Rotenone is a botanical insecticide which occurs naturally in the roots and stems of several plants. Florida fishpoison tree, Cork-Bush, Jewel Vine, Tuba Plant, Cubé Plant, Jícama and Hoary Pea or Goat’s Rue are some known plants where rotenone is derived from. It has been used for centuries by indigenous peoples from South America and Africa to catch fish, (actually it kills them and they float to the surface) and as an insecticide to protect foods and parasite treatment used directly on poultry, pets and other animals. It was eaten for food and used as an antidote for medical problems like scabies and chiggers. This is normally the stuff of legends in the organic world but for some reason rotenone is living out a quiet existence and is perhaps as of this writing all but dead- There is no real out cry, no call of foul and even though it is considered a major concern for our health rotenone itself has not made any major headlines. Why?
Rotenone got a very fast start in America because of it’s powerful insecticidal properties. Developed as powders, liquid or aerosols the history of it’s use in the U.S. is briefly this;
1922 Rotenone insecticides reported effective for control of cattle grub and cattle louse.
1931 Rotenone importation, 5,000 pounds.
1932 Rotenone dust treatments developed for control of turnip aphid.
1933 Rotenone dusts and sprays developed for control of Mexican bean beetle.
1934 Rotenone-bearing insecticides developed for control of flea beetles on cigar wrapper tobacco, raspberry fruit worm, and pea weevil.
1935 Rotenone- and pyrethrum-bearing dusts developed for control of cabbage caterpillars, without incurring harmful residue hazard. Rotenone-bearing dusts proved effective in control of pea aphid.
By 1943 however, DDT was developed and it seems rotenone had lost any steam it had of becoming a household product. This is not to say it wasn’t used anymore or that DDT replaced it. In fact one company has sold a line of insecticidal products since 1926 to present day featuring rotenone but the miracle botanical never gained that much traction outside of home and organic gardeners.
Is It Toxic?
Listed as mildly toxic to humans rotenone is extremely hazardous to fish and insects. It causes paralysis and inhibits oxygen uptake and is a stomach poison to insects. Human fatality is rare with rotenone because if ingested it almost always causes vomiting and it is not readily taken through the skin or intestinal tract. Inhalation is more toxic than ingestion and emulsions of rotenone is higher still. Rotenone does not linger long once applied- 6 days at most but is still deemed safe for application directly to garden produce.
Touted as natural, organic and safe, rotenone was listed as an NOP pesticide (National Organic Program) but was removed in 2005. With little fan fare it was reinstated in 06 but with restricted use. The reinstatement lasted only a few short years according to a February 11, 2011 press release from the National Institute of Health.
There are no home garden or residential uses for either paraquat or rotenone currently registered. Paraquat use has long been restricted to certified applicators, largely due to concerns based on studies of animal models of Parkinson’s disease. Use of rotenone as a pesticide to kill invasive fish species is currently the only allowable use of this pesticide.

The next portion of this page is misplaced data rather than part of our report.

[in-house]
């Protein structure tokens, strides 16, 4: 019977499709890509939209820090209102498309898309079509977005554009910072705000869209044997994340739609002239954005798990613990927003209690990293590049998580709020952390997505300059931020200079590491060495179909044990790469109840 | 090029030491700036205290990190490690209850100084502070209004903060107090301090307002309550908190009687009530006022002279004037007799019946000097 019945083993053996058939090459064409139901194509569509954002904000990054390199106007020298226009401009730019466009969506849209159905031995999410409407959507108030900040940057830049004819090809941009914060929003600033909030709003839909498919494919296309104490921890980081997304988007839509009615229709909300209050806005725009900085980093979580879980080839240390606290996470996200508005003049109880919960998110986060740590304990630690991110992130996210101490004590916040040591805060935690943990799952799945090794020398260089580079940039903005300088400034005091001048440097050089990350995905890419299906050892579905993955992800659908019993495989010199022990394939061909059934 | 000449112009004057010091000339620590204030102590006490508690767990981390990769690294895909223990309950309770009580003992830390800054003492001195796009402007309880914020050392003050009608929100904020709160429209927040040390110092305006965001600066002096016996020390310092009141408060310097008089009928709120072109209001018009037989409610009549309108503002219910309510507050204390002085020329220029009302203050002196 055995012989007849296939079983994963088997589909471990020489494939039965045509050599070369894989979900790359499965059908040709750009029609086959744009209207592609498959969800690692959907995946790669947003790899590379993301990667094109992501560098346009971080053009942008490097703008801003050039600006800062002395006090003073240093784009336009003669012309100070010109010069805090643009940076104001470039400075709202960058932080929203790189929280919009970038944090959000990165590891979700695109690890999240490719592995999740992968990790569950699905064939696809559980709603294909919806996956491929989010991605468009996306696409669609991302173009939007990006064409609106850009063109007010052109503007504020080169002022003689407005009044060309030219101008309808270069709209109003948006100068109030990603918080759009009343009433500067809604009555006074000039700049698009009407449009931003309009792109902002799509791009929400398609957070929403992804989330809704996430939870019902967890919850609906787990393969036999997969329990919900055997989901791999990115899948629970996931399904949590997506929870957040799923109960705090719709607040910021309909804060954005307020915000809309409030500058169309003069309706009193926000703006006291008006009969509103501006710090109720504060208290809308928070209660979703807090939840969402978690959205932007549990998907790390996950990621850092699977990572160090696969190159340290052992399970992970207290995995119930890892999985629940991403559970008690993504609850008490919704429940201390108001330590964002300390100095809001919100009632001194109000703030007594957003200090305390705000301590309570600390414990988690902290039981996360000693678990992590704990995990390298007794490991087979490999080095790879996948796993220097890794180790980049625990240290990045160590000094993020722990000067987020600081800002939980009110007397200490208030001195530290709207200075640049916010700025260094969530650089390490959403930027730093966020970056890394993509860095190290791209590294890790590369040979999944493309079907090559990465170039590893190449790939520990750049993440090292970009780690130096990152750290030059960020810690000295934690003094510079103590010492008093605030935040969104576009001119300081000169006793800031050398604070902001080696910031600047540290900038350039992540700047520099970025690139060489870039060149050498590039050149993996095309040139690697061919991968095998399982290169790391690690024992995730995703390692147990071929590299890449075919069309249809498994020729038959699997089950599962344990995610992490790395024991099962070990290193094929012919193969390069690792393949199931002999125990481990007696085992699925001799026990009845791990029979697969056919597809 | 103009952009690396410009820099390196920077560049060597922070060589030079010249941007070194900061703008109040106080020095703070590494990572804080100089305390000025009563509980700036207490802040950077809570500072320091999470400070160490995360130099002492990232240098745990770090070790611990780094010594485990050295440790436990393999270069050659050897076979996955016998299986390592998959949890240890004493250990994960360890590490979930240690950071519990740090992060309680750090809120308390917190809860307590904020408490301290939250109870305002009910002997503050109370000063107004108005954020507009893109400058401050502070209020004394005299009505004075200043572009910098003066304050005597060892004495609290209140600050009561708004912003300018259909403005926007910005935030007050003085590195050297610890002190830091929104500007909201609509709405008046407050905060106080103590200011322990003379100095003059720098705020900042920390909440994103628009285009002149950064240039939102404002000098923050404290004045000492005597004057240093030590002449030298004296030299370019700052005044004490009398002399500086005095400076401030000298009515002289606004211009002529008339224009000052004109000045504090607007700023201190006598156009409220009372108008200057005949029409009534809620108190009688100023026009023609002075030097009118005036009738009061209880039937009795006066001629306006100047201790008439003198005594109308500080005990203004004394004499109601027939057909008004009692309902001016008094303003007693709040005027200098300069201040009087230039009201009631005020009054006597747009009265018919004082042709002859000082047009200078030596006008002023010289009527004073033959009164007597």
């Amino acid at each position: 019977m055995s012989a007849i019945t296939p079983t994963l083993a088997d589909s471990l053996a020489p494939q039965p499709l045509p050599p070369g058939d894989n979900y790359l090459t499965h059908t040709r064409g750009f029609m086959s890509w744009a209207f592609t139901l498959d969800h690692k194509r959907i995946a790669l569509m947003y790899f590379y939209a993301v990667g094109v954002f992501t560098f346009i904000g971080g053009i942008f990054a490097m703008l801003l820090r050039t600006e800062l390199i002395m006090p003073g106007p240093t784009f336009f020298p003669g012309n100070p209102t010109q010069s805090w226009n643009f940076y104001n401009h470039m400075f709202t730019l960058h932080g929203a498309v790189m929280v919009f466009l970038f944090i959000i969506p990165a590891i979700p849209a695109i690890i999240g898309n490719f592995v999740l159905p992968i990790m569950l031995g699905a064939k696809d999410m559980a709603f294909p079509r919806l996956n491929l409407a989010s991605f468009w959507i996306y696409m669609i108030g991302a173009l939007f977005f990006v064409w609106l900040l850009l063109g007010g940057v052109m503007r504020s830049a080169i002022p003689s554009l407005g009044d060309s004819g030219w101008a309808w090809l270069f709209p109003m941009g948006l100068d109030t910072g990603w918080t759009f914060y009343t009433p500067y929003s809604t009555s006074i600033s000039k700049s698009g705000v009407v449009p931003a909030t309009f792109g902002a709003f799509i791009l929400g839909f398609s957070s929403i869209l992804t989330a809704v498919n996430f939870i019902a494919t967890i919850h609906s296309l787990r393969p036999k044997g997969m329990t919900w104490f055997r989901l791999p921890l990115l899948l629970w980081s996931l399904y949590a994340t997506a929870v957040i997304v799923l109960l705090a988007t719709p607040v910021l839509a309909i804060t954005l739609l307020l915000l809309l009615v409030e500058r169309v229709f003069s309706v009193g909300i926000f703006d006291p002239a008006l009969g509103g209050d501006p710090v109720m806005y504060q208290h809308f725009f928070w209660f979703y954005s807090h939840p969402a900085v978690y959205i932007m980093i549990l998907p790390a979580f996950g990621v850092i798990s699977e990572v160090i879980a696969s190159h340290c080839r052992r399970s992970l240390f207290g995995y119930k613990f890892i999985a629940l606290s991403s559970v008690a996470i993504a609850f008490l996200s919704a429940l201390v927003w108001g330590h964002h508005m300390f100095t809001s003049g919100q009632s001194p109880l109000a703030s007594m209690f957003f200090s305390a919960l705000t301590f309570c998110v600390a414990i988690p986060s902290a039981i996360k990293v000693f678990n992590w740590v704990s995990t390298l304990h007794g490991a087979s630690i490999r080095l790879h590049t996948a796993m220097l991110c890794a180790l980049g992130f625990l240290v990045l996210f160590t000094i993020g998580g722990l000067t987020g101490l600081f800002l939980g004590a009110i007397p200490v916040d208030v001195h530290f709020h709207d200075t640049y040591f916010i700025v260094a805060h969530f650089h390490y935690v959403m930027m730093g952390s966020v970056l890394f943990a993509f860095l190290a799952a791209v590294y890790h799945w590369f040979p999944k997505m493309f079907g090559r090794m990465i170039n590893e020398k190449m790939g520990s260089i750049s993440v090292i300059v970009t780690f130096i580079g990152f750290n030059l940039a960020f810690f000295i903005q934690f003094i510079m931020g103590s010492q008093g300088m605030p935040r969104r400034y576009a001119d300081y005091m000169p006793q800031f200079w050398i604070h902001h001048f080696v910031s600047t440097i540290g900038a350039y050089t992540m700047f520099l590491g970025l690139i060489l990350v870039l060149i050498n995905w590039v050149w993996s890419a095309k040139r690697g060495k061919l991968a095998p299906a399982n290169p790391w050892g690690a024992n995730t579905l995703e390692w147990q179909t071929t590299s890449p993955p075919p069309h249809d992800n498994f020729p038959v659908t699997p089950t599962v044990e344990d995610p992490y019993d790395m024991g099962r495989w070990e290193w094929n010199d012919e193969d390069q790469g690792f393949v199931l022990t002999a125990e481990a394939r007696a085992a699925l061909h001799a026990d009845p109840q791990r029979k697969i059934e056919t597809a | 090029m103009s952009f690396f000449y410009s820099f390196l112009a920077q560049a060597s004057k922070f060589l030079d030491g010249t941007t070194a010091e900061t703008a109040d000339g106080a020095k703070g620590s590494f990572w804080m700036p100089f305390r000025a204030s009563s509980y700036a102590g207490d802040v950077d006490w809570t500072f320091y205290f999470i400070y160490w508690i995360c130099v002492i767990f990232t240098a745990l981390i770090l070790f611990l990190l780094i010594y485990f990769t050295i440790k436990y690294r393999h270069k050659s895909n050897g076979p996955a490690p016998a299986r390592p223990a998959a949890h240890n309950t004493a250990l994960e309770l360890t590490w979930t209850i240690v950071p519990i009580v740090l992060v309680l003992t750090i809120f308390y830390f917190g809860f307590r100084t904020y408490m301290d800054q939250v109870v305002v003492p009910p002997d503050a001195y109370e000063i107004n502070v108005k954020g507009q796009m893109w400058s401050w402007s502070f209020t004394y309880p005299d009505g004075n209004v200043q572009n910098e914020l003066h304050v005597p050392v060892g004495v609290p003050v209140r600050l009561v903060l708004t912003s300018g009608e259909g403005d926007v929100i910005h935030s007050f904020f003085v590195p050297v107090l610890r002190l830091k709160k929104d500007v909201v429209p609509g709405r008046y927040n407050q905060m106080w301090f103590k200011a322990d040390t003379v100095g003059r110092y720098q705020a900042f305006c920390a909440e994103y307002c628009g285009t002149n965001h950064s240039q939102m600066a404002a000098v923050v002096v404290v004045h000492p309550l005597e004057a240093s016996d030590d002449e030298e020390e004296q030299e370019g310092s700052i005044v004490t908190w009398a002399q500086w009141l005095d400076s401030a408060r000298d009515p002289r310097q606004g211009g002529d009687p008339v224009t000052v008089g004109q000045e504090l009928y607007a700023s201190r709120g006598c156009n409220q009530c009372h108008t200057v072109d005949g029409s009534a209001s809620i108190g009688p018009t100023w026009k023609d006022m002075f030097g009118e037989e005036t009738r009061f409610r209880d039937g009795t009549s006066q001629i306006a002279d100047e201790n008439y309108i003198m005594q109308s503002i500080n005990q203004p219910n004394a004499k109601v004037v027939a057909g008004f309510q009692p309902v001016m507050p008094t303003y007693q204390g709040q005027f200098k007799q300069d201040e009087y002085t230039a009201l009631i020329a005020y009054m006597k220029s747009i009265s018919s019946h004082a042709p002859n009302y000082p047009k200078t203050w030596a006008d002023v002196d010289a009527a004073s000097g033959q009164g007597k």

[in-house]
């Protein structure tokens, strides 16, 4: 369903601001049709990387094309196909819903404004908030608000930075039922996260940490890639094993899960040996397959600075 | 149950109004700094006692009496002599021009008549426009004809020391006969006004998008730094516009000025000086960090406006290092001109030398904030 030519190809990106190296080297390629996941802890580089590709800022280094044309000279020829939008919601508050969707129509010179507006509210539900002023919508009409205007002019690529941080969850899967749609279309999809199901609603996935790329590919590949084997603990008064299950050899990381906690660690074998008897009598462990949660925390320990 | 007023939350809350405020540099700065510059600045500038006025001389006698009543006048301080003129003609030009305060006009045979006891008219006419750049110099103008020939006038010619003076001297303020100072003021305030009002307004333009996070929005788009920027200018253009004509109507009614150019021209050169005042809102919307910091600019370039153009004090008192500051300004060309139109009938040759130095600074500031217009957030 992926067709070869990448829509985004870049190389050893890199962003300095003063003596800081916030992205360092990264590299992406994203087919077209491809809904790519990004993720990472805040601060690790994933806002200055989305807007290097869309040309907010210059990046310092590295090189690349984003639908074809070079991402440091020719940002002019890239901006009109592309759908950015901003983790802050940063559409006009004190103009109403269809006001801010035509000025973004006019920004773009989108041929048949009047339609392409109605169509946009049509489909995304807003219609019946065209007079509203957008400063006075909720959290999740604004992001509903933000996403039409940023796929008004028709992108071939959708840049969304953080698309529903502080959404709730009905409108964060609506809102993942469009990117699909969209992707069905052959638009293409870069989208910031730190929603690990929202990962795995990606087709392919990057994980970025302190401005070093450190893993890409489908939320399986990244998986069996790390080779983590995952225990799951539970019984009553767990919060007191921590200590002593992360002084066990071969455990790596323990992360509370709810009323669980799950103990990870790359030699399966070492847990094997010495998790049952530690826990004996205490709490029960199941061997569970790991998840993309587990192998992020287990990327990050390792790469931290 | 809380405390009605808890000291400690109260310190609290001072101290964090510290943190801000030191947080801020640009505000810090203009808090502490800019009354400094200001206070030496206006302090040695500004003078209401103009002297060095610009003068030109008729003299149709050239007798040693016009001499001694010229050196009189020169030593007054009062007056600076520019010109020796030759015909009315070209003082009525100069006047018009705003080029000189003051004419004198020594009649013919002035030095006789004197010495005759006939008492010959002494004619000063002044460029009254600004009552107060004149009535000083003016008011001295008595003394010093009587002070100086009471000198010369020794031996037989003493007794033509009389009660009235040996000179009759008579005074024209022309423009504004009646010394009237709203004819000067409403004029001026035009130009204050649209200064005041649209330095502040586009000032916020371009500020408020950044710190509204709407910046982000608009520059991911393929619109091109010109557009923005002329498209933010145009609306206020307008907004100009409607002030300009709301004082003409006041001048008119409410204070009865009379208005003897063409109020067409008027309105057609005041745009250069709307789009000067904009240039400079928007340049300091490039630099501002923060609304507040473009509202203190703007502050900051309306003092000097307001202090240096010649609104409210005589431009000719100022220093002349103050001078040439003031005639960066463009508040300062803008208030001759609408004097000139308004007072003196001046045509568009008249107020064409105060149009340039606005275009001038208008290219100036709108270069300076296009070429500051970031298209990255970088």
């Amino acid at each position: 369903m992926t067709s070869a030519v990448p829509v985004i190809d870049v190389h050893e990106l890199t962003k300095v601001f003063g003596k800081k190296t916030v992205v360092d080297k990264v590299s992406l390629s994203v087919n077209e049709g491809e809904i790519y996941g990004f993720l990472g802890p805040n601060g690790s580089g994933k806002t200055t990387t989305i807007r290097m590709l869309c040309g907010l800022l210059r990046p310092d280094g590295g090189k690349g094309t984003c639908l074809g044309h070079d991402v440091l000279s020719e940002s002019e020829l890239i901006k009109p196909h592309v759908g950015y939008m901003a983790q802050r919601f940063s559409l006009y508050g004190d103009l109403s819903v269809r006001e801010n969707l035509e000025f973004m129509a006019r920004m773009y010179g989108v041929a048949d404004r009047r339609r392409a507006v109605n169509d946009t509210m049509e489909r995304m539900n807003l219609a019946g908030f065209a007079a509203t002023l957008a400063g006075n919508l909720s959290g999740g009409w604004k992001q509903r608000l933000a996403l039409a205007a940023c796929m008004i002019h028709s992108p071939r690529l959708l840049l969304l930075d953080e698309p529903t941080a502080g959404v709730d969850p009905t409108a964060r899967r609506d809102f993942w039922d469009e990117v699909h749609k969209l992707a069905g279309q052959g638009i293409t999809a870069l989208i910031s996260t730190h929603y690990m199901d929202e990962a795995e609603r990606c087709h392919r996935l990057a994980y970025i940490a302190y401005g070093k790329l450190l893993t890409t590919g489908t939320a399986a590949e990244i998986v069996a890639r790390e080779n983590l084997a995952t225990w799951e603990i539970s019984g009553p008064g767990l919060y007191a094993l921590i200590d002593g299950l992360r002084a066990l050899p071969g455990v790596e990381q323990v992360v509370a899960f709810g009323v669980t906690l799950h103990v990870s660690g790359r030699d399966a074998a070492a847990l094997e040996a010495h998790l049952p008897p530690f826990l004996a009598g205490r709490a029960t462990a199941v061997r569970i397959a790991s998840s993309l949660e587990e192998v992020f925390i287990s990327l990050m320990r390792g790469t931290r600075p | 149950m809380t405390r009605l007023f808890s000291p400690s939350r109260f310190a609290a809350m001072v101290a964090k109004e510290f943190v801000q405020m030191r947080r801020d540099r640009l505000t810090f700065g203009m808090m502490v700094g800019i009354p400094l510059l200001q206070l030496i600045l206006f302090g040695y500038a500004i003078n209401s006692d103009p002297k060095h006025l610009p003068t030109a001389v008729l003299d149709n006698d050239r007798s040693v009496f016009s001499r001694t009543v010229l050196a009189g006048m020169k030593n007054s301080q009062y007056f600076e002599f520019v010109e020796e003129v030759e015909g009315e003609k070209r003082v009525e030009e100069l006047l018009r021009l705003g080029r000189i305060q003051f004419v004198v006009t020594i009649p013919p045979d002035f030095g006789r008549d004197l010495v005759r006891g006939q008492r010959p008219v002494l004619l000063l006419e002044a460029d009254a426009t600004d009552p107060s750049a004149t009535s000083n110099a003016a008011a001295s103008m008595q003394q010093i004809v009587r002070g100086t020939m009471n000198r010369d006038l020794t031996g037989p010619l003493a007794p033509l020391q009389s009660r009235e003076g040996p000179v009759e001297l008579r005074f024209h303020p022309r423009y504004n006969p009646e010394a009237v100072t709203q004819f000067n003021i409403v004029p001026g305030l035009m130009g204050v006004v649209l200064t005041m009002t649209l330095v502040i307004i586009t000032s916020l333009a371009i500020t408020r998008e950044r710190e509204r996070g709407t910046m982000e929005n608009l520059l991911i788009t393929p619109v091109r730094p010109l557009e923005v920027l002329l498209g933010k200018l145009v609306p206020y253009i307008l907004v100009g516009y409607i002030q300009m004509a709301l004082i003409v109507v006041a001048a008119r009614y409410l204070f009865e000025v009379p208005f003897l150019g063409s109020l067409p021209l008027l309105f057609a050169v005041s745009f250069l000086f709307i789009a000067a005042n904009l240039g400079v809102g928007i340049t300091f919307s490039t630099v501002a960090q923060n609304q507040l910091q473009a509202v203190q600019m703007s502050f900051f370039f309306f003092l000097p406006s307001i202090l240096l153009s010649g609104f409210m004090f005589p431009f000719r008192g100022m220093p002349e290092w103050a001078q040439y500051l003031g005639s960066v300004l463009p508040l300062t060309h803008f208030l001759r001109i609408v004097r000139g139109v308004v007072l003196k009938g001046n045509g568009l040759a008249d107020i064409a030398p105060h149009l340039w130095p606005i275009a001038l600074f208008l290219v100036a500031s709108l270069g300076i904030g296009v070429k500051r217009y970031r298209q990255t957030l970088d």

Since this release, the news of insecticide linked to Parkinson’s has made it to many blogs and news outlet head lines. You’ll notice the words in bold don’t mention the organically approved rotenone. That’s because every alert, release and blog or non scientific speak web site I could find that has picked up this story has left out the fact that only 3 pesticides are in the spot light for this connection but by reading the tag lines and headers one is led to believe that ALL Insecticides are to blame. The three are, rotenone=insecticde, paraquat= herbicide and Maneb=fungicide. When or if rotenone is mentioned it is almost always buried deep in the article far away from the damning headline and way past the amount of any article the average reader would get to. Instead, the meat of the articles warn wary readers of evil pesticide exposure or any pesticide application that is not, according to them, natural. Conclusive words and bold claims are carefully surrounded by words like “may be“- “possible“-“mounting evidence” and “consensus implies” but these descriptive phrases are all but swallowed up in the fury of the implications.
I believe this is a bit dishonest don’t you? For years we’ve heard nothing but pesticide bashing. How somehow our better lives without insects are really not better because we all have cancer and pesticide caused disease. That even though our industry has made great strides in education, better chemistry and possess the best application equipment we’ve ever had. We, the pest professionals are killing ourselves, killing you, your pets and this earth. It is only by banning the likes of us and our methods that redemption can be made and mankind can again stand proud. Well now it is apparently one of your products on the firing line yet I don’t hear a peep. Perhaps you should have considered the trail you blazed because murmurs of equal testing are being heard in the not so far distance. Much like fishing with rotenone, it only takes a small amount to poison the whole pond and the fish who were just happy to get along never had a chance.